That idea is the core of object oriented programming.

Look at your class Person. A Person object holds to pieces of data: the name of the person and the age of the person. This data is stored in the member variables 'name' and 'age'.
 
Junilu Lacar
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Have you gone through the official tutorial that explains all this?  It's here: https://docs.oracle.com/javase/tutorial/java/concepts/object.html
 
Justin Robbins
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Jesper de Jong wrote:Java is an object oriented programming language.

This means that your Java program will consist of classes, and from those classes you create objects. A class is a blueprint to make objects out of.

Objects hold data in member variables and have behaviour which works on that data - this behaviour is implemented in the methods in the class of the object.
That idea is the core of object oriented programming.

Look at your class Person. A Person object holds to pieces of data: the name of the person and the age of the person. This data is stored in the member variables 'name' and 'age'.


Thanks for answering! it's very appreciated

If I am understanding correctly, we create instance variables to store the STATE of the object at some specific moment in time, but instance variables are always changing, right? age could be 14 and then a method runs and now the age is 18 for some reason, and maybe the person's name is "Bob" but a method is called and it's change to "Fred" and any number of changes to some particular object can be made, and that's the point, right? that we want to have these amphibious orbs that at first come in a GENERALIZED cookie cutter state and then we start messing around and customizing them.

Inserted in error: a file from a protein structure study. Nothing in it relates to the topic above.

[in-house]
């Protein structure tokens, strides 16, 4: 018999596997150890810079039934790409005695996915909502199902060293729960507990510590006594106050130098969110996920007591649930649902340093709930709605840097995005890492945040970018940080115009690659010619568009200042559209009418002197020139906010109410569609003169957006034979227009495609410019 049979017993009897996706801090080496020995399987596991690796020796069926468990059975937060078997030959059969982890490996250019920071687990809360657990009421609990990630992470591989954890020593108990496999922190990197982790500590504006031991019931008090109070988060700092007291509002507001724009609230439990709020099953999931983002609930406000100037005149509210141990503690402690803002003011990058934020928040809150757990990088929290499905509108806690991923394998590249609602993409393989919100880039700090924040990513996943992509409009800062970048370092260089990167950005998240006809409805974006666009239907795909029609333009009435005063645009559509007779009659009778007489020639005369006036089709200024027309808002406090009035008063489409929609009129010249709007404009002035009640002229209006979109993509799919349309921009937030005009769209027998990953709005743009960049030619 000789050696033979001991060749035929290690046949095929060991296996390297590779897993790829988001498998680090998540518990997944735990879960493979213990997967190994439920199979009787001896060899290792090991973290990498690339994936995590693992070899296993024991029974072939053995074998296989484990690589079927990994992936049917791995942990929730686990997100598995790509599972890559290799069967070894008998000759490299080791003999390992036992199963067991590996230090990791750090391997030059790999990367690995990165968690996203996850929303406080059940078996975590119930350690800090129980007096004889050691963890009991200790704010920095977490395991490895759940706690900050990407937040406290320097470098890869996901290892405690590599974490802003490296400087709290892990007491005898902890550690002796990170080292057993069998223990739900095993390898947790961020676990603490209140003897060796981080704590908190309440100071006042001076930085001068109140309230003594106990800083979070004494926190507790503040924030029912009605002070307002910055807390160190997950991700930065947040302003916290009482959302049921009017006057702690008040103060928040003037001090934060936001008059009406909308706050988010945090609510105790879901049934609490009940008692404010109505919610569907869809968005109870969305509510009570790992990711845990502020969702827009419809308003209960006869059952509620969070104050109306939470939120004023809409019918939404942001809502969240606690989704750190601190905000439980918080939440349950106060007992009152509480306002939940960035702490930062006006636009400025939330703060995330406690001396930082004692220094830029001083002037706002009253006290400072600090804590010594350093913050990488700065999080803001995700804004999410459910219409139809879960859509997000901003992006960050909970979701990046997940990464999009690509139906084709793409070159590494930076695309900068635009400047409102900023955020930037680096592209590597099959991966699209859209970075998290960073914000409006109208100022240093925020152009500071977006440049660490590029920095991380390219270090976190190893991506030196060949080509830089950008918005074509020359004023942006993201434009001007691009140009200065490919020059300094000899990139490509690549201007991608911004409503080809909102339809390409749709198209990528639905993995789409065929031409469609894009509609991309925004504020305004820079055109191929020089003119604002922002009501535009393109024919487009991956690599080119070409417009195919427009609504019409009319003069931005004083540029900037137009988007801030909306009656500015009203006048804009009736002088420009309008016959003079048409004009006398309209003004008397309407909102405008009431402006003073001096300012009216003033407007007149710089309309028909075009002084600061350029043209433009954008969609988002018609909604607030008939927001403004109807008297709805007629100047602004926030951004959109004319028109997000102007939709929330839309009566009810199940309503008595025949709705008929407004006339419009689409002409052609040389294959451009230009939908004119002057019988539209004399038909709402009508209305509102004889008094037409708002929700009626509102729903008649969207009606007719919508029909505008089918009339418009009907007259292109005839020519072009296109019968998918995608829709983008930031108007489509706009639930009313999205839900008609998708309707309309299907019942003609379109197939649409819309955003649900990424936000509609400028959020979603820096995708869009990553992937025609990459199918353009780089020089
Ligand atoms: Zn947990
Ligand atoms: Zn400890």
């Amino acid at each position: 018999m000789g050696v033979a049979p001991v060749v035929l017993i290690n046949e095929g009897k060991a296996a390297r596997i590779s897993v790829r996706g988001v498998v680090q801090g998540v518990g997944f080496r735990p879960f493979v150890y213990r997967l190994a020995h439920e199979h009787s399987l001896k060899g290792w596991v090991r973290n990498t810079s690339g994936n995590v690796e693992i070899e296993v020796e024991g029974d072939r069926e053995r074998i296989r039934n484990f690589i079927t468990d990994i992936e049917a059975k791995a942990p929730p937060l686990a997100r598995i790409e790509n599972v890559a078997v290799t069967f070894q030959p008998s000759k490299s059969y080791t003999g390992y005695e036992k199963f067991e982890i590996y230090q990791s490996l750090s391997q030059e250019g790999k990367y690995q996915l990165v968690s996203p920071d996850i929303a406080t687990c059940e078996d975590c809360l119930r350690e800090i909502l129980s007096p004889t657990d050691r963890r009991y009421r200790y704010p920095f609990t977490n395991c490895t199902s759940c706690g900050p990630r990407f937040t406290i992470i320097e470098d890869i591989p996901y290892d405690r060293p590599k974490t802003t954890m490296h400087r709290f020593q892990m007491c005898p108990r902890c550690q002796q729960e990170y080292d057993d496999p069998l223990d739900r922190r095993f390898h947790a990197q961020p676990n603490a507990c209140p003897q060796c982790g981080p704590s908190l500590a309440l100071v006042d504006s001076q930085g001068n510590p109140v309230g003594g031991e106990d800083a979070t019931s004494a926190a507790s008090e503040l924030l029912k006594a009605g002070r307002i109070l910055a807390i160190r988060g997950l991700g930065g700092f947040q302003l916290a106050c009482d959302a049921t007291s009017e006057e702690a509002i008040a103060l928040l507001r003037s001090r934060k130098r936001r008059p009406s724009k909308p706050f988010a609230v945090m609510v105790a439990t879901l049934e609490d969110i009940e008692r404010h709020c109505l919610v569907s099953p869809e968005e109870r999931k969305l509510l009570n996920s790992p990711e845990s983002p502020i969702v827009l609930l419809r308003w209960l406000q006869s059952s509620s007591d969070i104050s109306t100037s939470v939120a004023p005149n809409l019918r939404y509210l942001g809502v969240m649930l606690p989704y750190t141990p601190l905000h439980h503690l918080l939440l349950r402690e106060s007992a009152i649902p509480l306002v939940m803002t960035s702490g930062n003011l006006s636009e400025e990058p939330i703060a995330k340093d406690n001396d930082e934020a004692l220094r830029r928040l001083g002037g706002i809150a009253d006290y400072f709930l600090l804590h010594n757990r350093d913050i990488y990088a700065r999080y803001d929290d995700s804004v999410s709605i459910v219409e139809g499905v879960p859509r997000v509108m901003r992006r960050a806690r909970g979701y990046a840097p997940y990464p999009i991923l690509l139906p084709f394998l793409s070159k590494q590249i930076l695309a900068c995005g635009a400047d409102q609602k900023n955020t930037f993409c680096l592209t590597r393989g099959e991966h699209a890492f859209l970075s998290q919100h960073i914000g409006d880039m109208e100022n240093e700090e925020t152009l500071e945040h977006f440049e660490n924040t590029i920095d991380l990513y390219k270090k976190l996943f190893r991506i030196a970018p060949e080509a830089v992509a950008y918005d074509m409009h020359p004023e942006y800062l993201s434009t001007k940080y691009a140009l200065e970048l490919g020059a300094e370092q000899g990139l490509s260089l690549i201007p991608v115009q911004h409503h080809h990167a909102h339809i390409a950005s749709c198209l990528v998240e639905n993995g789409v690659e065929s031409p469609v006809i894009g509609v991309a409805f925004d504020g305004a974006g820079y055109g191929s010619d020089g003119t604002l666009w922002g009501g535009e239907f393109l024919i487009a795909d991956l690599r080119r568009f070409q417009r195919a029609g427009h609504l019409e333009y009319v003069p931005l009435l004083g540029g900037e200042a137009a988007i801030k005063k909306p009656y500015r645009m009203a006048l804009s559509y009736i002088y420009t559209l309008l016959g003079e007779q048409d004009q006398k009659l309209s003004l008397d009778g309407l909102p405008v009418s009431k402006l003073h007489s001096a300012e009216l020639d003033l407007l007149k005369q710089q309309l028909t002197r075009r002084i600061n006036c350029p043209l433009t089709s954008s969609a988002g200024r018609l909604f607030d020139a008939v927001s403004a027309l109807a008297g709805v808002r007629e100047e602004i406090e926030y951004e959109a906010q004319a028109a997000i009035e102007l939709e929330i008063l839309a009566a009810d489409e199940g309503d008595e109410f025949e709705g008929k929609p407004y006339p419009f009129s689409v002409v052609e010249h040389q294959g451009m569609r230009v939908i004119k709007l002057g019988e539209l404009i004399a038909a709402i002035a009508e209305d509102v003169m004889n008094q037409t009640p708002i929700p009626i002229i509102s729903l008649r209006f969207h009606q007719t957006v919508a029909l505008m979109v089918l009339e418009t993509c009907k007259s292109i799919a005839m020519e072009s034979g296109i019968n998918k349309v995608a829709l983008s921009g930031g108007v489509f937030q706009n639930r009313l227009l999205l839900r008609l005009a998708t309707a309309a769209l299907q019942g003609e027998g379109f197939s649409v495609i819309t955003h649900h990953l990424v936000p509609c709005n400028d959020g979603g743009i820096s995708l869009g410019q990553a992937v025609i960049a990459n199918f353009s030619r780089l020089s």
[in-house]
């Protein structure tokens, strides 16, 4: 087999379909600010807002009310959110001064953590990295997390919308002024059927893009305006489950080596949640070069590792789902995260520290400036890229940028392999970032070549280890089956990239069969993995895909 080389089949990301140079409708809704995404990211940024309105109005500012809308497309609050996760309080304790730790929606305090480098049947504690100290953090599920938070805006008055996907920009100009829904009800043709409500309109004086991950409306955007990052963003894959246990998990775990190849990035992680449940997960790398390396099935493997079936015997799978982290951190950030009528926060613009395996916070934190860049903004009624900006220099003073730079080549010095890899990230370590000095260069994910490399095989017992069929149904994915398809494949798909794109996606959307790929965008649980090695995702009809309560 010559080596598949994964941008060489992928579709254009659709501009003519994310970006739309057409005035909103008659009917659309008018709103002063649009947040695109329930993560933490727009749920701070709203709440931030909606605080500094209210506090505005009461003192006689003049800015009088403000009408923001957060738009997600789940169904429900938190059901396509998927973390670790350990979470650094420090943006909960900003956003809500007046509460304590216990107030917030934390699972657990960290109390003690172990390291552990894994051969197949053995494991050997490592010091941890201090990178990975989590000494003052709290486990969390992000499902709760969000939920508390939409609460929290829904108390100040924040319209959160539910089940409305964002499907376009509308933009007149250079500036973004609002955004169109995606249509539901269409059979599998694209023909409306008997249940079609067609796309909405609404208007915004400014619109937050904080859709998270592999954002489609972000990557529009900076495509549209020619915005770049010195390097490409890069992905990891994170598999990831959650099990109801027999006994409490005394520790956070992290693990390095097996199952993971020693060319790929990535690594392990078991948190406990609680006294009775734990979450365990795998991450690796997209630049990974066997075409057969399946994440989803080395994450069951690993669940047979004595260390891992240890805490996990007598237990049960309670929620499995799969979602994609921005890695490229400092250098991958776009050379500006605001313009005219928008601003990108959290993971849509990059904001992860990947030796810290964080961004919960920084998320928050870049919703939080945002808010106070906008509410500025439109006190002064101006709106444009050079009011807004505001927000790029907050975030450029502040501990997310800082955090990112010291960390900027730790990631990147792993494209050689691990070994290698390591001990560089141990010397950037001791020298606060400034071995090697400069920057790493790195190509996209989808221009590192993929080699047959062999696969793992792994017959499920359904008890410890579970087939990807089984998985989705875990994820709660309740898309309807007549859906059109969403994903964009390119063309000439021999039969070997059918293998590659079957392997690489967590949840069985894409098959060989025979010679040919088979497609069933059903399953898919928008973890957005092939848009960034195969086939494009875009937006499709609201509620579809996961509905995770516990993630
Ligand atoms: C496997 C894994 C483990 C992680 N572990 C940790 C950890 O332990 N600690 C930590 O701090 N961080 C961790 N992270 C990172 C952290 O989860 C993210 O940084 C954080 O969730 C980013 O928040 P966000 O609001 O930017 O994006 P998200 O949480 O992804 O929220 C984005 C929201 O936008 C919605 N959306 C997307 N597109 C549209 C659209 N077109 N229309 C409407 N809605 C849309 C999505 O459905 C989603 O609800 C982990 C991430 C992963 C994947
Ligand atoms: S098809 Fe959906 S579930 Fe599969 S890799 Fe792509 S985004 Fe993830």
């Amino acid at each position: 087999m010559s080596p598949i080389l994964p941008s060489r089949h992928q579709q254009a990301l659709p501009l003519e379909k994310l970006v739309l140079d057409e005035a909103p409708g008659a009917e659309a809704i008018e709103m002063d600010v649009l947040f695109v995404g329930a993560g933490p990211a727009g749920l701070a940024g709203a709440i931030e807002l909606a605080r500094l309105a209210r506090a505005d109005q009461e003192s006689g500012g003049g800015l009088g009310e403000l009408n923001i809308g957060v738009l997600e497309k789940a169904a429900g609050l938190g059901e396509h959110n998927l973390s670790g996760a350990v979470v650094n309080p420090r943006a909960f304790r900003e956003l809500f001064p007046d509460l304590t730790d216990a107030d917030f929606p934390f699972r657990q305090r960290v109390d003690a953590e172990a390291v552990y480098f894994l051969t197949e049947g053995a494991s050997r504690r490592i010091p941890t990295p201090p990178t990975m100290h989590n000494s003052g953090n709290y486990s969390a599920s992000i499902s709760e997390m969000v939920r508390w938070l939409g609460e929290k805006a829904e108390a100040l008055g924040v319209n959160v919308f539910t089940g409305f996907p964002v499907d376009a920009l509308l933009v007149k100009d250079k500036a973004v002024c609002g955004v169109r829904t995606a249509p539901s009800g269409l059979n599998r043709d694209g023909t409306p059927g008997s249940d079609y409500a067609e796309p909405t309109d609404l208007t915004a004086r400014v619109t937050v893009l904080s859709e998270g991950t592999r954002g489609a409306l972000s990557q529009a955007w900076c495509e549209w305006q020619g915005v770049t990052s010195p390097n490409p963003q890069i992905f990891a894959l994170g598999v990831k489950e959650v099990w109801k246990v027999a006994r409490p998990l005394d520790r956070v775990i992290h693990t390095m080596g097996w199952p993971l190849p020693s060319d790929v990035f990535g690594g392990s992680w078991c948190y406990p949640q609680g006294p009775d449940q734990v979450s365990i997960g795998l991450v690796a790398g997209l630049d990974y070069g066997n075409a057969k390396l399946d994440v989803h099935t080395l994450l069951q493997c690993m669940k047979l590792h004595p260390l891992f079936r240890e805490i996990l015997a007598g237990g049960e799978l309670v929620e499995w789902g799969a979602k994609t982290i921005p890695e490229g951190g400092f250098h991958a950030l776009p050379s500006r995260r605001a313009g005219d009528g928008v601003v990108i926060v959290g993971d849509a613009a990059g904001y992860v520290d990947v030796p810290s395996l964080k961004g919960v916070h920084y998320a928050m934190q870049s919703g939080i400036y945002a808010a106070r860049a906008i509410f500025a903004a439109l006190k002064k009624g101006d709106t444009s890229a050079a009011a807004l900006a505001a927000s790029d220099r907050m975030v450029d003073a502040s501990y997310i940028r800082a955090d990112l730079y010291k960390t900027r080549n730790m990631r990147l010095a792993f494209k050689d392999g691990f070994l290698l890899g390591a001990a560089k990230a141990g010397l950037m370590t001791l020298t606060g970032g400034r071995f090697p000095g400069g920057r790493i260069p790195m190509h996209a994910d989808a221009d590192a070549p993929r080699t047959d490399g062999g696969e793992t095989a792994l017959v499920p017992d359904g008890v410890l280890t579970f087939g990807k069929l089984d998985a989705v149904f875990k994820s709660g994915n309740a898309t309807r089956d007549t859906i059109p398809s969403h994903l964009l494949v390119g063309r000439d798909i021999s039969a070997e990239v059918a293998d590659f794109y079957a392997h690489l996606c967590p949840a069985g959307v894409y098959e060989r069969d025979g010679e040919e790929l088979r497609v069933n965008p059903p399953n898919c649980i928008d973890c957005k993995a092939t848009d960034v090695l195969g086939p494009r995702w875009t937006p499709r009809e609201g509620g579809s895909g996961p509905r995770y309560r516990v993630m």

But behaviors (methods) those never change unless we specifically go in there and make changes to them. But I am thinking usually we first make some solid well-rounded methods to carry out our task and routines and then we start instantiate objects over and over again in the main method. So we sort of replicate the same object and then start specializing them by applying different methods to their instance variables.

So instance variables HOLD onto what the CURRENT state is at a particular moment in time for the program, which often will change depending on what the at hand is.

However, seems like sometimes we just create instance variables to do some task not so much for the object for example. Like something more arbitrary and less real-life, like sorting algorithms, where is the concept of a person object and his/her's state and behavior. Should I not always think of an object in terms of like a Person or a Car? when we start getting into things like linear, binary search and selection, bubble, and quick sort those ideas of Person and Car object begin to start getting hazy in my mind, things are more abstract and less like a real life example.